Tuco still doesn’t believe him after taking checking his business card. After Tuco cuts slightly into his fingers and realizing that the truth just might get him killed, Saul starting singing claiming to be an undercover FBI agent and insist that Tuco lets him go. Tuco is totally sold that Saul’s a fed but one of his henchmen is not so sure as he questions “Jeffrey Steel” about the apparent “investigation” but Saul, working off his wits, is running out of story. Saul’s already proven that he has a real talent for deception but the BS story about operation “kingbreaker” runs thin as Tuco’s man borrows the pliers and coldly asks him to tell the truth. Seeing that his FBI deception isn’t working on Tuco’s savvier henchman, Saul reverts back to the truth.

Probably thinking two moves ahead of his less than strategic crew leader, Tuco henchman suggests that Tuco let’s Saul go. After short exchange where Tuco’s Henchman convinces his boss that Saul is not FBI agent, he cuts Saul loose reminding him that he knows where to find him which, as we find out later in the episode, is way sooner than Saul would like.

As one of Tuco’s other henchman escorts Saul back to his car, Tuco, undoing his shirt cuffs, bears down on the twins which prompts Saul into one of great performances of his life as he goes from creating a BS story about the twins’ mother to talking Tuco down from gutting, blinding and slitting the twins throat to breaking their legs with by giving Tuco a small lecture in justice 101: proportionality.

It was truly a great feat to watch and clearly a great feat for Saul to pull off as the whole ordeal gives Saul a major shot in arm as he realizes he’s “best lawyer ever” after saving the twins from a slow and painful death. It was the stand out scene the episode and arguably the season as it will take something great in future episodes to top it.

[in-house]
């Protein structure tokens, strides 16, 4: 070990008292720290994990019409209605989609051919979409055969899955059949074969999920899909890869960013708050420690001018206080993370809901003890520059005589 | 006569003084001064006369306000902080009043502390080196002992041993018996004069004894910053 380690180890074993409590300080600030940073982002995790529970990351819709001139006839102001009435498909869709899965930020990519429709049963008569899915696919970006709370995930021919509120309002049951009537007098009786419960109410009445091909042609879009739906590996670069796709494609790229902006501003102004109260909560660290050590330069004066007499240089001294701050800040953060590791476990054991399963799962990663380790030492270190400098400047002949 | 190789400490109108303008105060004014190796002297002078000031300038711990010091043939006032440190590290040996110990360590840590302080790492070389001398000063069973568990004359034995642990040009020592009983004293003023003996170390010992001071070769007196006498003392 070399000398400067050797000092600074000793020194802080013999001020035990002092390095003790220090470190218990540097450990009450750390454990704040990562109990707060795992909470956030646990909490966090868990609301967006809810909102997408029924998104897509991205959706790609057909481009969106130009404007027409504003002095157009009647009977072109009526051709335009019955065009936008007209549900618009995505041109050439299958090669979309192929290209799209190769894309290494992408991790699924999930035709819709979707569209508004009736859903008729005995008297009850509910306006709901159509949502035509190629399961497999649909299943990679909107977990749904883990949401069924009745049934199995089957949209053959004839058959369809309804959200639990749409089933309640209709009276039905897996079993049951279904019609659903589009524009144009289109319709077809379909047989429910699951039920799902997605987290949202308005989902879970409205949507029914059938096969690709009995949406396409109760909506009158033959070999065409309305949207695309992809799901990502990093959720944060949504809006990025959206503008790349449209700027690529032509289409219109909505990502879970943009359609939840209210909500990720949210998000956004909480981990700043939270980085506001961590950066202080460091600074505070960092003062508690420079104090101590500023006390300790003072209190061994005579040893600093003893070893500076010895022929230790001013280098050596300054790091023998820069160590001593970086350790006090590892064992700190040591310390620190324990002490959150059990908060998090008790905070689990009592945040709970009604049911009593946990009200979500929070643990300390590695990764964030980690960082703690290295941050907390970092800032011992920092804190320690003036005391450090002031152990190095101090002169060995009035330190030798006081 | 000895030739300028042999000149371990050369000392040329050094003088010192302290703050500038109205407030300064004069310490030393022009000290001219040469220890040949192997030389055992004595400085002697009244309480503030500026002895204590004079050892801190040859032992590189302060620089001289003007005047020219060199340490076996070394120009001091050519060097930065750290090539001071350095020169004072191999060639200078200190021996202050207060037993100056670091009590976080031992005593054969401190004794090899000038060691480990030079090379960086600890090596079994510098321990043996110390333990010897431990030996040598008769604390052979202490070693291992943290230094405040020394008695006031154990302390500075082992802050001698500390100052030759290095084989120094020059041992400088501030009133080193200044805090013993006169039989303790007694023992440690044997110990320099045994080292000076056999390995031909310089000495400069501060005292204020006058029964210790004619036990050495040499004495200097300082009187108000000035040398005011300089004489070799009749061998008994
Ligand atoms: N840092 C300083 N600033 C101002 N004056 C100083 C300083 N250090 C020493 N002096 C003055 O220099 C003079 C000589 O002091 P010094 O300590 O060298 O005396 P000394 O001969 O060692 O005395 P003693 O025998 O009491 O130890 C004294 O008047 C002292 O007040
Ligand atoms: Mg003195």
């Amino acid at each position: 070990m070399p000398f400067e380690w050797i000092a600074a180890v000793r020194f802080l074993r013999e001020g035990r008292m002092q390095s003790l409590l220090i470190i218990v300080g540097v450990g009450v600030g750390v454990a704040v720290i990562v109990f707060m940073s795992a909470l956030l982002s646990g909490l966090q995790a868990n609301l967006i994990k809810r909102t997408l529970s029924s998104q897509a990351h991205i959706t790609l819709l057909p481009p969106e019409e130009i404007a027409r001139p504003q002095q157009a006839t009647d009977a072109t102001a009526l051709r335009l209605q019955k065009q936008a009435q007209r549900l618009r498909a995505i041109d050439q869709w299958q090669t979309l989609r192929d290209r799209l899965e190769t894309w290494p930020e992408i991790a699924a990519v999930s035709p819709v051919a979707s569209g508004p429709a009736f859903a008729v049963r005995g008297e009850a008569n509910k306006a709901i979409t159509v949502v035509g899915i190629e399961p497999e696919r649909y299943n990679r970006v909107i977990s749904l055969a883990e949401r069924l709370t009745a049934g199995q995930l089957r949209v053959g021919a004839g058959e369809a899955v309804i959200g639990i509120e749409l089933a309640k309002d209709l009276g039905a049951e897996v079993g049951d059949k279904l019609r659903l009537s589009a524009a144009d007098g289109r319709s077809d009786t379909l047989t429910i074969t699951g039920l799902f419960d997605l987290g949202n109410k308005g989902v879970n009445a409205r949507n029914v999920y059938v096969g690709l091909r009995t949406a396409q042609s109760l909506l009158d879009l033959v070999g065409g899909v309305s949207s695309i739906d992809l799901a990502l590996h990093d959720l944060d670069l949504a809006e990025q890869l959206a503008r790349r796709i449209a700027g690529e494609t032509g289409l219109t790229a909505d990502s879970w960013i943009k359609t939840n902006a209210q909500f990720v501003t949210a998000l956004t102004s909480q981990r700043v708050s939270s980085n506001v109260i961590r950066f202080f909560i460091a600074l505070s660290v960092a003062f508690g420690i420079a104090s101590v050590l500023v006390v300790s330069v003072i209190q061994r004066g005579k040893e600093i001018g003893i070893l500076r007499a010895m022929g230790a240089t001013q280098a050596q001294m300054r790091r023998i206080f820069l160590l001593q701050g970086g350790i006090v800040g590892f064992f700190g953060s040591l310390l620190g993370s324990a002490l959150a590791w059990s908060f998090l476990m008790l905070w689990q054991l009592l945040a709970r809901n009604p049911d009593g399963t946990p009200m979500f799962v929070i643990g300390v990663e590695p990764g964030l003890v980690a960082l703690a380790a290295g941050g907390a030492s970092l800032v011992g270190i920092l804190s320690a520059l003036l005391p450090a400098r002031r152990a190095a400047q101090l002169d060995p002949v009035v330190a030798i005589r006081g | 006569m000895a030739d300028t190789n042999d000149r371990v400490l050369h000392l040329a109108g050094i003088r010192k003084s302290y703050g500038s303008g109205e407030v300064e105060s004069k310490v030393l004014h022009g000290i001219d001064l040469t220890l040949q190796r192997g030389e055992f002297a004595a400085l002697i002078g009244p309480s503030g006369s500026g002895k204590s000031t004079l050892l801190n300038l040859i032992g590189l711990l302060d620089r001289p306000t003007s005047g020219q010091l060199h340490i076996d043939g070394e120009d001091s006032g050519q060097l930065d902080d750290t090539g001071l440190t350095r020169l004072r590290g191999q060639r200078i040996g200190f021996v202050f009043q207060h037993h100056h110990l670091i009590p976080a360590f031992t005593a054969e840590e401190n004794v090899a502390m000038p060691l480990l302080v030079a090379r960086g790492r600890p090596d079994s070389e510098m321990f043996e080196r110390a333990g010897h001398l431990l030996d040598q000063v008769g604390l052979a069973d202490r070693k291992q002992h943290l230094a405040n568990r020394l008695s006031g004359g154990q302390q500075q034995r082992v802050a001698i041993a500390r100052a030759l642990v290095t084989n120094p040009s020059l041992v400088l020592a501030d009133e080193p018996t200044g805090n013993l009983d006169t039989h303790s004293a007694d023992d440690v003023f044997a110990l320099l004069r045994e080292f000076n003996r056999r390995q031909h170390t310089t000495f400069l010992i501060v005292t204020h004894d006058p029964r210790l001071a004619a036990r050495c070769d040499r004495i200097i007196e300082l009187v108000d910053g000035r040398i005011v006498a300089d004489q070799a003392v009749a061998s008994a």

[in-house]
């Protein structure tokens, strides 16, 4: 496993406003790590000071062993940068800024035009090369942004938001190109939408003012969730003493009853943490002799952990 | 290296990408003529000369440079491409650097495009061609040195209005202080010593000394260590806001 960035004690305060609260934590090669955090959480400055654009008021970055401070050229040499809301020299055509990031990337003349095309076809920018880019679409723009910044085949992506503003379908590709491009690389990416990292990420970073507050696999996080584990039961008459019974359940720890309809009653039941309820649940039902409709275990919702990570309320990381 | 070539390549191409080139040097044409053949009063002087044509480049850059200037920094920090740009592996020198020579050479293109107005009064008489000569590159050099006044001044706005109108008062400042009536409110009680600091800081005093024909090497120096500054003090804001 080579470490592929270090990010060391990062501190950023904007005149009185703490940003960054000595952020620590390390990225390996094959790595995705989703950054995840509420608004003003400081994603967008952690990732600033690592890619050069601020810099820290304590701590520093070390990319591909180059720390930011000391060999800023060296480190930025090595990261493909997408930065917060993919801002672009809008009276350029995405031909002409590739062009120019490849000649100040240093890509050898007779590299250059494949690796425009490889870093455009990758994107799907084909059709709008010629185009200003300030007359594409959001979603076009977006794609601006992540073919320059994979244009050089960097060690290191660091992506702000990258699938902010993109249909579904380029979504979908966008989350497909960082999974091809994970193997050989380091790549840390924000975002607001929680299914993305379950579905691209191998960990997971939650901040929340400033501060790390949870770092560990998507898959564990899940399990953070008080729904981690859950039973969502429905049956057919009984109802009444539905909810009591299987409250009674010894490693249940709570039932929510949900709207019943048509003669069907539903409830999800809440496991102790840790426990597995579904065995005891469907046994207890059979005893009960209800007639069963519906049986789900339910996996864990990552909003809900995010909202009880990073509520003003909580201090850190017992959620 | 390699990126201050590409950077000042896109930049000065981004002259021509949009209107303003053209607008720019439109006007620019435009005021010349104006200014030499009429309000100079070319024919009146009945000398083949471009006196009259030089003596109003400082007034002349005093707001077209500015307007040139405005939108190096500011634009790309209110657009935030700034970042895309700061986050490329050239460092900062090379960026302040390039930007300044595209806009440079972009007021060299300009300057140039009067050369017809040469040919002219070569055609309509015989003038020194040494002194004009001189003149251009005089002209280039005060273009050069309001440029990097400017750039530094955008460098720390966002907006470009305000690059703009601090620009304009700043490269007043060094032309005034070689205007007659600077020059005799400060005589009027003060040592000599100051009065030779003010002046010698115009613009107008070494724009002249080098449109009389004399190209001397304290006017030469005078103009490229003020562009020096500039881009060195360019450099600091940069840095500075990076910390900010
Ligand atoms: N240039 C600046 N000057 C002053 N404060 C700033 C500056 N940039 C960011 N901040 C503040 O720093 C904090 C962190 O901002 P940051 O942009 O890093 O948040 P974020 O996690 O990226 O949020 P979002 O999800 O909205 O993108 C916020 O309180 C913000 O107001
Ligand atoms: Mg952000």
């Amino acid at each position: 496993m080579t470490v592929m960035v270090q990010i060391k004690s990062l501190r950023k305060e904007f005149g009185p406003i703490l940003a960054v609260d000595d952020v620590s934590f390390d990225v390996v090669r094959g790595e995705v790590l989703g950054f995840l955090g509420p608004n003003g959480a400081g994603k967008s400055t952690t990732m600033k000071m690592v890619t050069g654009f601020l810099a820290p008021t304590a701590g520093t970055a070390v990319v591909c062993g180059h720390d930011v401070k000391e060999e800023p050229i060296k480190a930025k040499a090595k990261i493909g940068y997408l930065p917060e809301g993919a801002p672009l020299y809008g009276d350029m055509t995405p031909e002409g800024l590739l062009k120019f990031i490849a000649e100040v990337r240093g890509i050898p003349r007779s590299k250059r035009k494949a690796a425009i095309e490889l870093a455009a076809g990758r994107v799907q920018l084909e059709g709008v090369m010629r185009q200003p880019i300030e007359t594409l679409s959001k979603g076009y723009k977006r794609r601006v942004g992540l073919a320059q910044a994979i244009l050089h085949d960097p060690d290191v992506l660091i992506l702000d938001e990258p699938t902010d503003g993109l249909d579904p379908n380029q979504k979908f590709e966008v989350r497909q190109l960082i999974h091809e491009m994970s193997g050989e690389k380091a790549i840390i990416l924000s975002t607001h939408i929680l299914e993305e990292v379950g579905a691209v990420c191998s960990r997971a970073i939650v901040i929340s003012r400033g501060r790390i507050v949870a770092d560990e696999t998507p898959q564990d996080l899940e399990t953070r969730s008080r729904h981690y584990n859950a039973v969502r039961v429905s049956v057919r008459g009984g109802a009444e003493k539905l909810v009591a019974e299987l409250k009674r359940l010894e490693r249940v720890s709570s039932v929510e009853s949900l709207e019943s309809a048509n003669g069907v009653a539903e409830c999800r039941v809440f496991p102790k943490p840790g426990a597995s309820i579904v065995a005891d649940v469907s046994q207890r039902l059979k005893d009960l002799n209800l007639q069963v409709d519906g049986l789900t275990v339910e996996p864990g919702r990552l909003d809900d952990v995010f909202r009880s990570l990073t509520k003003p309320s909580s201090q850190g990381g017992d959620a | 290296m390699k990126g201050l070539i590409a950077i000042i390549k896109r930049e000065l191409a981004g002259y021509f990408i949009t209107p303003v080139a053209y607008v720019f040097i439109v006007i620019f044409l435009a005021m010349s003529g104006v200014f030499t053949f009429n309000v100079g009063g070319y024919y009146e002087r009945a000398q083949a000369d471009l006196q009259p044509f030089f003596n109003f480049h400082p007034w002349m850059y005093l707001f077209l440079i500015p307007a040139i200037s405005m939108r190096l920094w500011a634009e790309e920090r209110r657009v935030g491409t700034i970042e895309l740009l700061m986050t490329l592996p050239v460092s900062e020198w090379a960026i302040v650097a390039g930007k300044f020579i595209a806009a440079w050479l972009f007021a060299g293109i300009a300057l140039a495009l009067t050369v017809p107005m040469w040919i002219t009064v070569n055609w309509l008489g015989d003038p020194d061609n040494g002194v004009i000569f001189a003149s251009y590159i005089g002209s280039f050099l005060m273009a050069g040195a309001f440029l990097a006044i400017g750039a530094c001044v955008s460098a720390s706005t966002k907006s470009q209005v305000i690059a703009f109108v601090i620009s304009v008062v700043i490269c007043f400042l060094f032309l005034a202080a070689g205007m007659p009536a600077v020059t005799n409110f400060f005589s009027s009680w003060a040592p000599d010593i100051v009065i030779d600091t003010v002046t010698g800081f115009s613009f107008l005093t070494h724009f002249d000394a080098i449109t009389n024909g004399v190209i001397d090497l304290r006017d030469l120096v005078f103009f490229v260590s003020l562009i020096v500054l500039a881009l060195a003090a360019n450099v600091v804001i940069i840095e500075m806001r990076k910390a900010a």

In the last two episodes we’ve seen Saul’s ability to think on his feet but in “Mijo” his skill to react to situations quickly made this less of a painful as we watch a signature Gillianesque montage involving Saul negotiate the daily grind his profession of taking on no hope clients, an overcharging prosecutor, poor pay and a formidable toll booth operator an awful lot better than he did in the first episode.

However towards the end of the montage, we see the daily grind of his job wear him down as the shot in arm earned from the Tuco situation wears off. In the next scene we see Saul pass through the nail salon to get to his office which is isn’t much to write about but what was notable was that the ladies in the shop were much more receptive than they were in “Uno” as he glided through the shop barely noticed.

Once we’re in his office, we once again see his hesitation in checking his messages in fear he has none and once again, his fear are realized. Just before Saul opens up takes a siesta on his bed cum office sofa, his landlord inform that he has a customer but, as it turns out, it’s not a customer he’d bargained for. Tuco savvy henchman pays Saul a visit he’s less than glad to receive and propositions him to rip off  the treasurer and his wife which Saul, surprisingly, rejects swiftly stating that he’s “a lawyer,  not a criminal”.

His insistence that he’s not criminal took me aback  as it brought out of me the same “you’re shitting me” reaction it brought of Tuco’s henchman as it seemed out of character of a man who has shown he’s prepared to break the law to get clients. This was the only misstep made so far in the series as Saul in just two episodes has shown a high level of street smarts that would make Tuco henchman’s last line about Saul figuring out he’s “in the game” redundant.
Nonetheless, “Mijo” was a great episode and another sterling performance by Bob Odenkirk who once again shows he’s a great dramatic as well as comedic actor. More episodes like this and Better Call Saul just might be as award laden as its predecessor.